The Origin of Stitch Direct-to-video: DVD extra August 30, 2005 Lilo & Stitch[43]
Winnie the Pooh: Wonderful Word Adventure Direct-to-video August 1, 2006 Winnie the Pooh
Legend of the Chihuahua Direct-to-video: DVD extra March 9, 2009 Beverly Hills Chihuahua DVD[44]
Vitaminamulch: Air Spectacular Direct-to-video November 4, 2014 Cars, on Planes: Fire & Rescue DVD

Box office grosses (for theatrical releases only)

Film Budget Opening Domestic Worldwide
DuckTales the Movie: Treasure of the Lost Lamp $20 million $3.8 million $18.1 million
A Goofy Movie $18 million $6.1 million $35.3 million $37.6 million
Return to Never Land $20 million $11.9 million $48.4 million $115.1 million
The Jungle Book 2 $20 million $11.4 million $47.9 million $135.7 million
Piglet's Big Movie $46 million $6 million $23.1 million $62.9 million
Pooh's Heffalump Movie $20 million $5.8 million $18 million $52.9 million
Bambi II $34.9 million
Tinker Bell $50 million $9.1 million
Tinker Bell and the Lost Treasure $30–35 million $8.5 million
Tinker Bell and the Great Fairy Rescue $30–35 million $10.8 million
Secret of the Wings $30–35 million
Planes $50 million $22.2 million $90.2 million $240.1 million
The Pirate Fairy $63.9 million
Planes: Fire & Rescue $50 million $17.5 million $59.1 million $146.9 million
Tinker Bell and the Legend of the NeverBeast $31.8 million

See also


  1. ^ Usually stylized as DisneyToon Studios.


  1. ^ a b c Baisley, Sarah (June 21, 2007). "Disneytoon Studios Prexy Morrill Steps Down". Animation World Network. Retrieved April 19, 2012.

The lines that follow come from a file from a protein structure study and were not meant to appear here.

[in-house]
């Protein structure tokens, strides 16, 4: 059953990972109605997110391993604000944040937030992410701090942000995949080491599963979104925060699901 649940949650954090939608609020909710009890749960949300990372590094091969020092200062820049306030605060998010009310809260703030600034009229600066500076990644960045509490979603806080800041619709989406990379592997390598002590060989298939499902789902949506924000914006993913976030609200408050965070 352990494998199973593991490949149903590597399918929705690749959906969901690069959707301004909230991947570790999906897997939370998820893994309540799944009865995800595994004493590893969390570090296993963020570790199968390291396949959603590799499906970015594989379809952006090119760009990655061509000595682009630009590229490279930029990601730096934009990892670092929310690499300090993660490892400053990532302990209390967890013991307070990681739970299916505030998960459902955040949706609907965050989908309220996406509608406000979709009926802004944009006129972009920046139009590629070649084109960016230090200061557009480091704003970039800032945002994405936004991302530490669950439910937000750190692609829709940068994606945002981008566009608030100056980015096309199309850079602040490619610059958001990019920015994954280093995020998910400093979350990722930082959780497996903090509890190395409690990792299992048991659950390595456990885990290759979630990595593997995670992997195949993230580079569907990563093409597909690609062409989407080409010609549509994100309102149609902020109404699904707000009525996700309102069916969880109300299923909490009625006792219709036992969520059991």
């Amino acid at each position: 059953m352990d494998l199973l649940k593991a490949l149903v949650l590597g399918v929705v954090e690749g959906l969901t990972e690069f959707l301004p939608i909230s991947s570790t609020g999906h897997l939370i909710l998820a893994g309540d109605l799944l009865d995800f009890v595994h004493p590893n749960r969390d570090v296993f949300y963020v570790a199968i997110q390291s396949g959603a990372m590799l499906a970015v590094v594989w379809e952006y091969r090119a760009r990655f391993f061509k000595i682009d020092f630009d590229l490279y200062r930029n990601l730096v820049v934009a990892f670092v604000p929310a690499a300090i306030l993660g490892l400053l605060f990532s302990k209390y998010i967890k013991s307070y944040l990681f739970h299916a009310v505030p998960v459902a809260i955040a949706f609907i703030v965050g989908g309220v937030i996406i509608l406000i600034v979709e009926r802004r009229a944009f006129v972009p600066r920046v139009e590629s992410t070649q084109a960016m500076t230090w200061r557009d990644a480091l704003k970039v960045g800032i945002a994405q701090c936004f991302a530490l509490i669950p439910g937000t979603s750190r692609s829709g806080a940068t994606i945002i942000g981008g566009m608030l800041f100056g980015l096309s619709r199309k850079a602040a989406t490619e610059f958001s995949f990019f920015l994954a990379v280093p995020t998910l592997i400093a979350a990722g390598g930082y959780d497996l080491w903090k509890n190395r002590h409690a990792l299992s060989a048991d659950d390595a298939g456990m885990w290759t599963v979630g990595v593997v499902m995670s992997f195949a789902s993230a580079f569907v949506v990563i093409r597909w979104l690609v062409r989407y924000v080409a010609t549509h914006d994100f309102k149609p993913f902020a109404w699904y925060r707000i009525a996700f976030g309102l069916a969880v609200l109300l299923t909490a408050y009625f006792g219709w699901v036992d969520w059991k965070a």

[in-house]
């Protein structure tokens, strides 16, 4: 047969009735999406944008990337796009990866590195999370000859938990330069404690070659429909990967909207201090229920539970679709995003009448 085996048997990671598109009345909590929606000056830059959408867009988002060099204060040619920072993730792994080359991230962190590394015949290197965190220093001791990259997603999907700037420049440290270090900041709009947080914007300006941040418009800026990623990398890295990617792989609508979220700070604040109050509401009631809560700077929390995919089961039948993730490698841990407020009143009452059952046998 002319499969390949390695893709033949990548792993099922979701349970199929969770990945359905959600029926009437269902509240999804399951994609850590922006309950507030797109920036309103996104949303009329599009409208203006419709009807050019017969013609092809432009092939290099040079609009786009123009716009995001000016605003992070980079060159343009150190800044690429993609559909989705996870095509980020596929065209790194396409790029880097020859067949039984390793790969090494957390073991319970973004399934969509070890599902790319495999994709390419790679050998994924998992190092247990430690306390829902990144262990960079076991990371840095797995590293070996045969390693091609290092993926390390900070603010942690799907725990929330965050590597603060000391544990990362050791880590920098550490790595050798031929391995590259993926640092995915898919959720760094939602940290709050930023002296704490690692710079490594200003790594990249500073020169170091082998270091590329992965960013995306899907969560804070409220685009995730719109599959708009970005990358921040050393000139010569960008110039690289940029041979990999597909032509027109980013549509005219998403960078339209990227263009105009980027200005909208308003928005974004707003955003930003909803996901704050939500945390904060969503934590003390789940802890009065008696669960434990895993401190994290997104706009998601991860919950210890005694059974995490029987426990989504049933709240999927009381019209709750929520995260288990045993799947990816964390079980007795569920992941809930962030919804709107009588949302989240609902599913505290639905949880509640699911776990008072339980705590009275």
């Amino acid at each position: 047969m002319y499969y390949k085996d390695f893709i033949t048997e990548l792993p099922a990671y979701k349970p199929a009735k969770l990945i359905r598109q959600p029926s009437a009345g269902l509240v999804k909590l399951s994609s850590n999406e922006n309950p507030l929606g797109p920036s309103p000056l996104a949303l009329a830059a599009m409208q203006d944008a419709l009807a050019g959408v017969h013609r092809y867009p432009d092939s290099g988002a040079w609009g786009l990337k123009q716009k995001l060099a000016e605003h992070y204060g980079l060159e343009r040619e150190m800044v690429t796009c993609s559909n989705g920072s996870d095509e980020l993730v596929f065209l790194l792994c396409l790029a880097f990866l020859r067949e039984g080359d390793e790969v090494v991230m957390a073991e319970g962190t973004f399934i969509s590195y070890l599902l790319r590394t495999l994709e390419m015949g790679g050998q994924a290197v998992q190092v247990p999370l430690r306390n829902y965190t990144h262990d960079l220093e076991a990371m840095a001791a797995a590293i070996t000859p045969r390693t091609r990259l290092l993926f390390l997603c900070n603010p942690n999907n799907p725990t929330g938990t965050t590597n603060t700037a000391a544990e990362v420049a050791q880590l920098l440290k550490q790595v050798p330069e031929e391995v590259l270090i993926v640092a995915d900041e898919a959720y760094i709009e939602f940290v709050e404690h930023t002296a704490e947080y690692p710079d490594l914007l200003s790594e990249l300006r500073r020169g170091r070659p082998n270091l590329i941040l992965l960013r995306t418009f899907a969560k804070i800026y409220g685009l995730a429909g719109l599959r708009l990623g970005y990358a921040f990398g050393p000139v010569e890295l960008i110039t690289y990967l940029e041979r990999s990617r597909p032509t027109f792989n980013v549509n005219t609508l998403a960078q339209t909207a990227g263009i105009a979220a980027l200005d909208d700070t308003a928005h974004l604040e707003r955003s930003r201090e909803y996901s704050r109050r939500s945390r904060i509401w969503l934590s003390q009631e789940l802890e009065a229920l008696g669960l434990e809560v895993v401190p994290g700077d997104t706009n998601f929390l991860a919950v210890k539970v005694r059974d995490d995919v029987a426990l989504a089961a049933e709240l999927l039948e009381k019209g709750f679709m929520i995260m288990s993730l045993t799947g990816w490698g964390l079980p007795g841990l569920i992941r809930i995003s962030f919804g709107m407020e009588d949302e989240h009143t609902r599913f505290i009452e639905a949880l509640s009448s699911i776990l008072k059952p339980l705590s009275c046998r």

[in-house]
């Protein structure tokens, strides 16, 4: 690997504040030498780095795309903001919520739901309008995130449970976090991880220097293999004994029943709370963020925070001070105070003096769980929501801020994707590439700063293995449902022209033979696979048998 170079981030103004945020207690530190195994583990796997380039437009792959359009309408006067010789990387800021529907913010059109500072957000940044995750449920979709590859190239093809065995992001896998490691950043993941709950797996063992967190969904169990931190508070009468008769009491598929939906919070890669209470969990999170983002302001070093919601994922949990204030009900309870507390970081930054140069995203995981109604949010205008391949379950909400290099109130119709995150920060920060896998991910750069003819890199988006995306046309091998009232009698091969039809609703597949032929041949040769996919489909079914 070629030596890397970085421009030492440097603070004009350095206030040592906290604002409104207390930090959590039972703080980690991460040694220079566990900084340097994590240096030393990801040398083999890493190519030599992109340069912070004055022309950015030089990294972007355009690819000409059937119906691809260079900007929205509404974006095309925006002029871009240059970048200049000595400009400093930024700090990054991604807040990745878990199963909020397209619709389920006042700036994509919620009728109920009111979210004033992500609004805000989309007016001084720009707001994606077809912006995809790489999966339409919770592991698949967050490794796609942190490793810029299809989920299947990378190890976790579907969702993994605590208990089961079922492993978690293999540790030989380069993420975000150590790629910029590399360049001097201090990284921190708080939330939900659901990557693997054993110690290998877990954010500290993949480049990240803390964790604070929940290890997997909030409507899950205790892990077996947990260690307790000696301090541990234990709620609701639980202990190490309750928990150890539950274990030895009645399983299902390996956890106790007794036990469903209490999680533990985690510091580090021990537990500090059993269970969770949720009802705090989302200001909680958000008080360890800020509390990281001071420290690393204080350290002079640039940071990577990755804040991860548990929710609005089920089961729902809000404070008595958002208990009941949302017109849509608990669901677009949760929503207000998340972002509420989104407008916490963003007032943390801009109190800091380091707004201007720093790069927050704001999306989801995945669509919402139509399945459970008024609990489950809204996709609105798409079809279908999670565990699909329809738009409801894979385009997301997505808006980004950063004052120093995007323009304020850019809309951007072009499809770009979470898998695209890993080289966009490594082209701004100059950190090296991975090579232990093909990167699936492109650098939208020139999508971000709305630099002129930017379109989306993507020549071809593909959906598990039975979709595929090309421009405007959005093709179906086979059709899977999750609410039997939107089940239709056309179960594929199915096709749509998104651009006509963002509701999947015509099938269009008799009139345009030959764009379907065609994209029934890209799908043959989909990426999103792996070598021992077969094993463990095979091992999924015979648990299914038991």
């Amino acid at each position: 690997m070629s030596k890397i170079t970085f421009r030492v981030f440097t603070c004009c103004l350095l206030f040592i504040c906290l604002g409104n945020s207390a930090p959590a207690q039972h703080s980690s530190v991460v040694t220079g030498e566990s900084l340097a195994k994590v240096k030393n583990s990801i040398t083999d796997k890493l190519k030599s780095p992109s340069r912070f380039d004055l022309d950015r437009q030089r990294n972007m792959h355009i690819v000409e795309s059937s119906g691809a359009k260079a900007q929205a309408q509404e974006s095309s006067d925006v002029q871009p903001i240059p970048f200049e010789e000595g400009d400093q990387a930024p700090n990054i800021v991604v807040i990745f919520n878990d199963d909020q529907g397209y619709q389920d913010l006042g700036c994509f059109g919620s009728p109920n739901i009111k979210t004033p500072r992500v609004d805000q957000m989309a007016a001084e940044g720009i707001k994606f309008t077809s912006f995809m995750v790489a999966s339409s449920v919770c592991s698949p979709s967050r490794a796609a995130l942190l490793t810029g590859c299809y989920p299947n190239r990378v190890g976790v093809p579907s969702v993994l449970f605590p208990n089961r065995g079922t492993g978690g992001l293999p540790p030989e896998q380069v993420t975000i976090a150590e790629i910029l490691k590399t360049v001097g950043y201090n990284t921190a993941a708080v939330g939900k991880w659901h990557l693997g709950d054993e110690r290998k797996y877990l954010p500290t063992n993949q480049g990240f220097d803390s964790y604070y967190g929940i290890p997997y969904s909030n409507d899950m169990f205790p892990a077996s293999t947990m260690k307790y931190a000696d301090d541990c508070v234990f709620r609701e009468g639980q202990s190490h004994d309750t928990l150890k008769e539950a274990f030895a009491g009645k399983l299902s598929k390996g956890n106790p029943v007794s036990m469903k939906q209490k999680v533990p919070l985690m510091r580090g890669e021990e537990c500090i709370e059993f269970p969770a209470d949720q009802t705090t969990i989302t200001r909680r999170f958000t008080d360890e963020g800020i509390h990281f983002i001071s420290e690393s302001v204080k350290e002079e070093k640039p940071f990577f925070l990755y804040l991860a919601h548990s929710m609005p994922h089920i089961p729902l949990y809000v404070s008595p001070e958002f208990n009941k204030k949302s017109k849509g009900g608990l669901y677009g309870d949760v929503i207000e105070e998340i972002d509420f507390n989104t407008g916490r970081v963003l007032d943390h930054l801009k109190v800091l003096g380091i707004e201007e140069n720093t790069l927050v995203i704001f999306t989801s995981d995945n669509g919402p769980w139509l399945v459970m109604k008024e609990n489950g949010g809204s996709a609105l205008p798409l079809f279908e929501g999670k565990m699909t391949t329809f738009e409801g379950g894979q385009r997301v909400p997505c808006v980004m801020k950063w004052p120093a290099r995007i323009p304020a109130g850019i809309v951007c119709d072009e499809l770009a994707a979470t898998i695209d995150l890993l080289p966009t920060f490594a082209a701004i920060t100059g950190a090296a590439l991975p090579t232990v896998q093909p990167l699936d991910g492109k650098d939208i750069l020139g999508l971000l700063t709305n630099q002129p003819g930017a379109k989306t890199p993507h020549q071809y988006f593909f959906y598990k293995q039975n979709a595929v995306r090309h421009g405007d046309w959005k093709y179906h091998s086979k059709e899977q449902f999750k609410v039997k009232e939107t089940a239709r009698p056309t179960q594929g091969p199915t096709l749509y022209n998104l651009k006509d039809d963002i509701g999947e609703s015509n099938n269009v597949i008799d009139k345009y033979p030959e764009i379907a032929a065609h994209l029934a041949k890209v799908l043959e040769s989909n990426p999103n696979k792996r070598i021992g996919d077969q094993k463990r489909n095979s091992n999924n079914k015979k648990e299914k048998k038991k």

2. ^ a b c Desowitz, Bill (June 28, 2018). "Disney Shuts Down Disneytoon Studios in Glendale: Exclusive". IndieWire. Retrieved June 28, 2018.
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  28. ^ "Bryan O'Connell on Instagram: "When one door closes... ——————————————————————— Not sure I can fully express how amazing the two years working at Disneytoon Studios has been. The people. The culture. The work. It was all worth it to walk through these doors on a daily basis. Not only that, the last two years saw a lot of change for Geada and I as we planned our wedding and grew as a couple. Lots of amazing changes have happened and will continue to happen. I couldn't have made it through these years without Geada, my family, and the people at Disneytoon."". Instagram. Retrieved 2023-02-05.
  29. ^ "Menji on Instagram: "Some other rando pics from Disney TV. THEY HAVE GUMMY BEARS IN THE BREAK AREA! 😍 Must return soon!"". Instagram. Retrieved 2023-02-05.
  30. ^ "David Lyman on Instagram: "First it was 2 weeks. Then it was 6 months. Well after 2 1/2 years - I'm back!"". Instagram. Retrieved 2023-02-05.
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  43. ^ Archived at Ghostarchive and the Wayback Machine: "The Origin Of Stitch". YouTube.
  44. ^ "Beverly Hills Chihuahua – Animated Views".